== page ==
By Jackie Saulmon Ramirez | February 18, 2015
Twenty-six years ago an army assembled behind me for moral support… and they never left.
It seems so long ago that I attended my first Parents Anonymous meeting; the issue driving me bonkers at the time was homework. As it turned out, the school had placed Chelsey in an accelerated gifted class, one she could barely keep up with. Classwork not completed at school had to be finished at home and that meant sometimes two or three grueling hours of me helping her. The Parents Anonymous Group members encouraged me to speak to the principal to get Chelsey taken out of that hyped-up class – something the principal vehemently did not want. I was nervous about the meeting but the day I met with the principal, I was ready… with my imaginary army standing behind me: about 8 to 12 extraordinary parents who only wanted the best for their kids. With the other members’ support, I was able to state my position and successfully moved my daughter to a brand new, regular class. Success felt pretty good and Chelsey’s difficulties in school and my stress ended, thanks to my imaginary army of support.
Patience was never my strong point and I was constantly trying to improve. When house rules were ignored I would tell the kids (sometimes yelling) and when the infraction continued I would get annoyed and frustrated. One day I made a discovery when Chelsey had a friend over; when the visiting friend broke the rules something strange happened. Instead of getting upset, I became very patient and politely explained the house rules and why we do things this way. From that time on, when I started to get upset I would pretend Chelsey or Katie were a neighbor’s child; I would certainly be more patient. Pretending worked so well for me that I shared my discovery with the members in my Parents Anonymous group.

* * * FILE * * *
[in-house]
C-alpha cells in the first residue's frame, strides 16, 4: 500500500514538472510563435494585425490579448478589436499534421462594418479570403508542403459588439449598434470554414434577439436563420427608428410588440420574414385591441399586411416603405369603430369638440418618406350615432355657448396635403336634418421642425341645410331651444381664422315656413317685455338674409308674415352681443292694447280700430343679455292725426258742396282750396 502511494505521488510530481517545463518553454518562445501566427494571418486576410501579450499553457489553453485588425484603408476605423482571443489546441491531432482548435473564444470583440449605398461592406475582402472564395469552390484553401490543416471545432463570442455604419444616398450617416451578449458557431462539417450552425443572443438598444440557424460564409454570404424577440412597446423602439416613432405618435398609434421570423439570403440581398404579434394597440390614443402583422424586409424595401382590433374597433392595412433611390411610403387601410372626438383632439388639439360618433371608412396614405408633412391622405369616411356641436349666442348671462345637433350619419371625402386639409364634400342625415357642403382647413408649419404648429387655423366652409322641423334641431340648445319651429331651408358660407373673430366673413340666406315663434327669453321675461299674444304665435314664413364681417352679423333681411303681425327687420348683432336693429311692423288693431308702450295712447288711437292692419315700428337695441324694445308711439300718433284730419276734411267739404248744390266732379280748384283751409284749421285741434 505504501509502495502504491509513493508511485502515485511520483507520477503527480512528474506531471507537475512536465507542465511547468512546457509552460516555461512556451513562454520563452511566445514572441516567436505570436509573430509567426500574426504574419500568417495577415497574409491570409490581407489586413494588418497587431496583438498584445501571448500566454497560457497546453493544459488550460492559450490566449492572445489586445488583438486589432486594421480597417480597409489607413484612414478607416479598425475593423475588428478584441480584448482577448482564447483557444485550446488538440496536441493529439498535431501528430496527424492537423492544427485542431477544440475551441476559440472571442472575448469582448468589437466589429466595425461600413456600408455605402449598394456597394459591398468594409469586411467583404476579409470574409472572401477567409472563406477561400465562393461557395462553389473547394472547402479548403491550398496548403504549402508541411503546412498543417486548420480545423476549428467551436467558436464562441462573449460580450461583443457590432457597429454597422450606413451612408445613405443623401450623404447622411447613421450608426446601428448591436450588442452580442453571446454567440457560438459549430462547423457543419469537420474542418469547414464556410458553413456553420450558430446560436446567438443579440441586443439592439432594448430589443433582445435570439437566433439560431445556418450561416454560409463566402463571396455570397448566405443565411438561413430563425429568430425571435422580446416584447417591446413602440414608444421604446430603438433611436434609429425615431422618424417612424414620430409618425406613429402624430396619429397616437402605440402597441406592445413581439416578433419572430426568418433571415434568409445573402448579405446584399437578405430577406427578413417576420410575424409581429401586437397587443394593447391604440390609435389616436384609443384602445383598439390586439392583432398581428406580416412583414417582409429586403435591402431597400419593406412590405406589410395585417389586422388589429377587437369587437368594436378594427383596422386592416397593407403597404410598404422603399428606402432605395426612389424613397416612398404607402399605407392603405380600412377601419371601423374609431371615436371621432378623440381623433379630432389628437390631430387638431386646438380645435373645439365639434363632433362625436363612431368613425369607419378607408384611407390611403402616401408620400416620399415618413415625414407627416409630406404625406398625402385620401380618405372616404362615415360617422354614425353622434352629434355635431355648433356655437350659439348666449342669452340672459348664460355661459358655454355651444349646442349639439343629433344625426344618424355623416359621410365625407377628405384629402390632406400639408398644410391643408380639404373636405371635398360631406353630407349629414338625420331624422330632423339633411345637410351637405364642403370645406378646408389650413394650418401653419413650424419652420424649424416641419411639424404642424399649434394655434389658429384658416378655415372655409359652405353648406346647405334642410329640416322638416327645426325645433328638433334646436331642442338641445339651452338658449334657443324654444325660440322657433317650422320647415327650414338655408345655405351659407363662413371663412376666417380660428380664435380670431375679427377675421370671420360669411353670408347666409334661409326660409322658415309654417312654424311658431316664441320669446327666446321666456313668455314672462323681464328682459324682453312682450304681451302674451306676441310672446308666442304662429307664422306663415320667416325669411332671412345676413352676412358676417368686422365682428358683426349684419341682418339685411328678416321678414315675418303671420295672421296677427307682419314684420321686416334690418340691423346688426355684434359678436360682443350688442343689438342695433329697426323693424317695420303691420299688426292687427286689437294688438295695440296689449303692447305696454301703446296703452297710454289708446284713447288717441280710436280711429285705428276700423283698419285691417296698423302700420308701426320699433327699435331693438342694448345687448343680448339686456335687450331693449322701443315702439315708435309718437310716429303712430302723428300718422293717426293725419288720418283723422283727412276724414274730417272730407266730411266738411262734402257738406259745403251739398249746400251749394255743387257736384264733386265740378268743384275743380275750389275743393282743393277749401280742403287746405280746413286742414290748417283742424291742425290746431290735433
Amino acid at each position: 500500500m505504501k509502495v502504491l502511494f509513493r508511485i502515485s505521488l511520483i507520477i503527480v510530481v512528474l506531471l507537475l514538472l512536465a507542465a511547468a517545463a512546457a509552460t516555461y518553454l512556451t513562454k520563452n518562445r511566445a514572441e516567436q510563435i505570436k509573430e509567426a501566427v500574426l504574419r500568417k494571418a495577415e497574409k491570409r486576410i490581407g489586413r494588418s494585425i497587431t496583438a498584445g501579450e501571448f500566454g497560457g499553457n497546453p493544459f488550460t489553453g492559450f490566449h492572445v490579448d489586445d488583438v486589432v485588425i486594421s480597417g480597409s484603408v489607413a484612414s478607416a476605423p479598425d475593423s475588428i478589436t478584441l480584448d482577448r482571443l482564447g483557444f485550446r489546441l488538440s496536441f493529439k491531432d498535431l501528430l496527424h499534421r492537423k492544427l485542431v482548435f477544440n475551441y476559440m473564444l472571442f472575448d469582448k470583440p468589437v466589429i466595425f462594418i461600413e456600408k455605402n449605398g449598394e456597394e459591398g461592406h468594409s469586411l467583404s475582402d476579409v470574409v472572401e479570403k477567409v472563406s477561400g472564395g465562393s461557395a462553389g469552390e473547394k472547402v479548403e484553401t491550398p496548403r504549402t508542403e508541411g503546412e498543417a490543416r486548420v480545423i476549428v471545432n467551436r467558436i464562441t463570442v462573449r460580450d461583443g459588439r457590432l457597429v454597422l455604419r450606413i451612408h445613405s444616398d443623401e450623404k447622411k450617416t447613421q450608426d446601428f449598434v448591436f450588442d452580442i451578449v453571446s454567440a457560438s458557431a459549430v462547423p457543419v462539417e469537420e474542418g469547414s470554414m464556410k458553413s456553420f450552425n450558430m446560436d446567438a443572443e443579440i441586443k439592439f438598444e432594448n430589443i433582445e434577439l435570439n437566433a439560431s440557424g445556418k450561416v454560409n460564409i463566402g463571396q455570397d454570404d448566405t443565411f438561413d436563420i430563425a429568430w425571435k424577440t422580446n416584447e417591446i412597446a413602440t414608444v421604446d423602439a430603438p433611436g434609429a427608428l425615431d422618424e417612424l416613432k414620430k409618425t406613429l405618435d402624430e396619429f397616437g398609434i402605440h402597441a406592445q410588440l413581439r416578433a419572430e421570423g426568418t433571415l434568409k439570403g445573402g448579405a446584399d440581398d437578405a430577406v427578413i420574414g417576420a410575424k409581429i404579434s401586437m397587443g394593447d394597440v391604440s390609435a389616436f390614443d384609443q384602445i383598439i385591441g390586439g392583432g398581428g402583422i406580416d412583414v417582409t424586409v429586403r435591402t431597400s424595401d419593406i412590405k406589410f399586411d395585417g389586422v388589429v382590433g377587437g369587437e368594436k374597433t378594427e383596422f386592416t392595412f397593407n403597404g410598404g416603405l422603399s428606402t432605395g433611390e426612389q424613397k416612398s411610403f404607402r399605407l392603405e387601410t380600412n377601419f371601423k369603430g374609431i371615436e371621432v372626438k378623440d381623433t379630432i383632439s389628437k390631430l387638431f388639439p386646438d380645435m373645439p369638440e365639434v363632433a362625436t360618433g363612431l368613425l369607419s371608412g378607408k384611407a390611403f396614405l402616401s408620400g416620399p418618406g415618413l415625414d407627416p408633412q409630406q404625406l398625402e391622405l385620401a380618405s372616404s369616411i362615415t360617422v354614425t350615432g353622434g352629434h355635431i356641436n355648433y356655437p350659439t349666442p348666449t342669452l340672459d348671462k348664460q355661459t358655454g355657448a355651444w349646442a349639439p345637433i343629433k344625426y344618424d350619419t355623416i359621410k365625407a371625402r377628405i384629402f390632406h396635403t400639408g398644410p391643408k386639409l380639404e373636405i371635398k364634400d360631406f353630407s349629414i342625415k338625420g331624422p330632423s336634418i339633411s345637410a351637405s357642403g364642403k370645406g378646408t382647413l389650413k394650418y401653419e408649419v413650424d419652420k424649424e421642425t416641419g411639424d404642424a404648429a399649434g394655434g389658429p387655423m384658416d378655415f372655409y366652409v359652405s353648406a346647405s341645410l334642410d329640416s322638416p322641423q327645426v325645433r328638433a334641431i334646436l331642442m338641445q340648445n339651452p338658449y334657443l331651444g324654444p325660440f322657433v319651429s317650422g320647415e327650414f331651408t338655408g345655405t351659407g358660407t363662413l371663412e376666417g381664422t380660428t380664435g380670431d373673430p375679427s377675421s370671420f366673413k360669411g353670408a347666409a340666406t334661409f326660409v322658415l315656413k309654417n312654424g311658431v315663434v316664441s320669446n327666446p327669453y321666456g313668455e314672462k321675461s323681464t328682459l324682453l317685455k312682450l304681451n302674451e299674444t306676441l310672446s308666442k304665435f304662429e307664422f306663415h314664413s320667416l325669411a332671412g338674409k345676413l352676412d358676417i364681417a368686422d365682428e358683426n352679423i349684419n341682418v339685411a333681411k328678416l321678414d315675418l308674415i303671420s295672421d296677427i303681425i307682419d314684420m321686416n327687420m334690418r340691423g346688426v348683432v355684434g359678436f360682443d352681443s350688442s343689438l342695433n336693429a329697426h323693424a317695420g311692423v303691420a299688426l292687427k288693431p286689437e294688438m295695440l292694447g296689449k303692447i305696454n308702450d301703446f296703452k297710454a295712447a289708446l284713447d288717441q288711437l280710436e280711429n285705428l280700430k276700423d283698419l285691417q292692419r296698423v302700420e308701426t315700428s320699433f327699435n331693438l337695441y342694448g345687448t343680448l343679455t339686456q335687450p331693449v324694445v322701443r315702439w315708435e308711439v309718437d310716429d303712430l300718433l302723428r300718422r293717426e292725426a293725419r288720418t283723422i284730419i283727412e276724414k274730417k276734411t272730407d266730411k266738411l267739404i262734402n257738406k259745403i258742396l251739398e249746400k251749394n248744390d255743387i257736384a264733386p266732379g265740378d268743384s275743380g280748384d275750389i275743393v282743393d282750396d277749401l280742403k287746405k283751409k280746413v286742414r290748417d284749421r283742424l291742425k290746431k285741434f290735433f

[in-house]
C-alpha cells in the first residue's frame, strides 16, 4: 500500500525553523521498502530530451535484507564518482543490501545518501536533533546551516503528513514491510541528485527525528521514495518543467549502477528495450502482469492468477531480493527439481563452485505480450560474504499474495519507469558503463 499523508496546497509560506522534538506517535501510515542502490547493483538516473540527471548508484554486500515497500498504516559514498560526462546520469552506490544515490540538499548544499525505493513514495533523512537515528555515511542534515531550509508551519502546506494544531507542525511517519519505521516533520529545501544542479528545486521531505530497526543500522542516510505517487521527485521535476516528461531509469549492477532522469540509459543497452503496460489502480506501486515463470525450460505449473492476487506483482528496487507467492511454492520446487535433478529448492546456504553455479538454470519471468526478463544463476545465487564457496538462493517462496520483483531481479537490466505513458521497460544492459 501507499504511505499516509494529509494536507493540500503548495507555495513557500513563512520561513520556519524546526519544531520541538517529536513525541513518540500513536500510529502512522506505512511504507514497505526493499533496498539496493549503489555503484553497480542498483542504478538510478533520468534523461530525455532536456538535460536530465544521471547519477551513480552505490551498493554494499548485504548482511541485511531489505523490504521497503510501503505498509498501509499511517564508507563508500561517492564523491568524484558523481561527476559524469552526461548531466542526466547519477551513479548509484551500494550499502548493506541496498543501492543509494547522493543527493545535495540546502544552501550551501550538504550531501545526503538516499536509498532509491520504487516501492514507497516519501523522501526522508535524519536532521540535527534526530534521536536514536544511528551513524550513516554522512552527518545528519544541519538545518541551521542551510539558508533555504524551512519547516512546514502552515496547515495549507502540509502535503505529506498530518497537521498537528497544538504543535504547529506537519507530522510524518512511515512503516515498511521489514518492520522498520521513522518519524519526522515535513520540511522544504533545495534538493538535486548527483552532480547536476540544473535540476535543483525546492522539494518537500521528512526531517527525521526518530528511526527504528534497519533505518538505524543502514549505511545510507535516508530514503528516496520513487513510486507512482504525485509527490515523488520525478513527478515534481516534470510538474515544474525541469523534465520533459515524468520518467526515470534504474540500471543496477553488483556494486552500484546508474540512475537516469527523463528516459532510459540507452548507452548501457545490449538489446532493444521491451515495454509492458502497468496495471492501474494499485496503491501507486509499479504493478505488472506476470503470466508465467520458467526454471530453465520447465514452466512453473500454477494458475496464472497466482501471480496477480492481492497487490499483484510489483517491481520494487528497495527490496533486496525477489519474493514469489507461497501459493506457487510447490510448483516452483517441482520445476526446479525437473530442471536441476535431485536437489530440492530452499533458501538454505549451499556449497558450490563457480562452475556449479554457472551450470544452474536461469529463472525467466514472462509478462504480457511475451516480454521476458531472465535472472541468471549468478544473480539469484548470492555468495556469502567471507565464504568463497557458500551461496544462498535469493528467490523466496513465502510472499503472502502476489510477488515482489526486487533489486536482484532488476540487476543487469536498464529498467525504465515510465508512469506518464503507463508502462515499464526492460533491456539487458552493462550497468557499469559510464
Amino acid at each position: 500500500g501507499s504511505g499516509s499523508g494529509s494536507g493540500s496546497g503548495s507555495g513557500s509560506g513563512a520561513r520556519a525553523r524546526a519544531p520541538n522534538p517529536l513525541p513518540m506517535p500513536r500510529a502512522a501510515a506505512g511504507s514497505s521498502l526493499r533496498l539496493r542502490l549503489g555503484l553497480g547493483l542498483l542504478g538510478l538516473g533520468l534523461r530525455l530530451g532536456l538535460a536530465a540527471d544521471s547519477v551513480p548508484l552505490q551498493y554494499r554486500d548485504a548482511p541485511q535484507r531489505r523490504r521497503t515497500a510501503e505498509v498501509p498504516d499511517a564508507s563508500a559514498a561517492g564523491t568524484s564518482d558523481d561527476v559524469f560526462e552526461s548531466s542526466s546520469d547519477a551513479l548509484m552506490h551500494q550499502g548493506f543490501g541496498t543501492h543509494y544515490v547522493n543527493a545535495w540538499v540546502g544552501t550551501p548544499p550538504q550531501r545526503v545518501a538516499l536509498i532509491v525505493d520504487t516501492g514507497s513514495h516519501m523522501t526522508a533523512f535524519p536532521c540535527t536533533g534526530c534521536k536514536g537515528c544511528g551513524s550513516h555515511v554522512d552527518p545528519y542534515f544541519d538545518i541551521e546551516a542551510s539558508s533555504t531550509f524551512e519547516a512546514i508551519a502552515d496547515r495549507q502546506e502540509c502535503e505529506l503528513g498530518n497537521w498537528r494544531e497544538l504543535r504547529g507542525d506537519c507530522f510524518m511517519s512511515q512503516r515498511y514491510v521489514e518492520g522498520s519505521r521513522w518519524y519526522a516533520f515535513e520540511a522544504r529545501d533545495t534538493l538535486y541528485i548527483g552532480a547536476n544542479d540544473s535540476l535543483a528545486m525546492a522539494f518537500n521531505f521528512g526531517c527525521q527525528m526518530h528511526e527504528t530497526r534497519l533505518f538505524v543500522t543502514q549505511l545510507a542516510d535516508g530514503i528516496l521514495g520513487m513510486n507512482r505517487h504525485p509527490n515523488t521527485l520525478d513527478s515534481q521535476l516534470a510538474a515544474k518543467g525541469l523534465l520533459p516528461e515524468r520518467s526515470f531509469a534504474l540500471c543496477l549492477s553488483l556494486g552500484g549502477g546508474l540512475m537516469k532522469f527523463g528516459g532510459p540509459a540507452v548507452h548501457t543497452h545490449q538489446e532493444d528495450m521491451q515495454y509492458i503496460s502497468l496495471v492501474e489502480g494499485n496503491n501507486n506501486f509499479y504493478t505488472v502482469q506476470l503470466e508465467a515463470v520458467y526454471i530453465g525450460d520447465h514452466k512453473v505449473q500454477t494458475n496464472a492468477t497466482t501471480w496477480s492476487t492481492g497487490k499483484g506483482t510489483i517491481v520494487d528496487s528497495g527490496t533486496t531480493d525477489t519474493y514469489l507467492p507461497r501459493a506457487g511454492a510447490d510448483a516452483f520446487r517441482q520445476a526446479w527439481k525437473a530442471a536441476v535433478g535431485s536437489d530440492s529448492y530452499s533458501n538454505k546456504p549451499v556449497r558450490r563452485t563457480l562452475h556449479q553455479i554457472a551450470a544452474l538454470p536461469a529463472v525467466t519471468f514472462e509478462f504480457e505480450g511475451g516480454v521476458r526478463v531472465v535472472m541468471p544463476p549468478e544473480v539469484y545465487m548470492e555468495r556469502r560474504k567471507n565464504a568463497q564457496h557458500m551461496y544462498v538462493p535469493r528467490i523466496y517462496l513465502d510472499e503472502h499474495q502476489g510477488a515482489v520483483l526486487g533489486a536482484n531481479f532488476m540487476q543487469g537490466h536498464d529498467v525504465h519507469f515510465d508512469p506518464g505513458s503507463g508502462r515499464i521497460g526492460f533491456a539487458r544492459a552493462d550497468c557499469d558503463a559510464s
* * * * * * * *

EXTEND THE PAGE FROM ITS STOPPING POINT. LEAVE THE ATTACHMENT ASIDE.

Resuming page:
Over the years I have been asked to speak on behalf of Parents Anonymous on television and public. I am not a very good speaker so I would get pretty nervous before each event. I heard once that imagining the audience naked was an effective way to get calm and remain relaxed through the interview. Imagery of people n their birthday suits had a way of leveling the playing field. Details are not necessary but I can attest to the fact that it does help… if you can do the interview without laughing.
These three examples of pretending used to solve a problem worked for me and they might work for you, too. Give it a try… Fake it till you make it!
Copyright © 2014 Jackie Saulmon Ramirez. All Rights Reserved.
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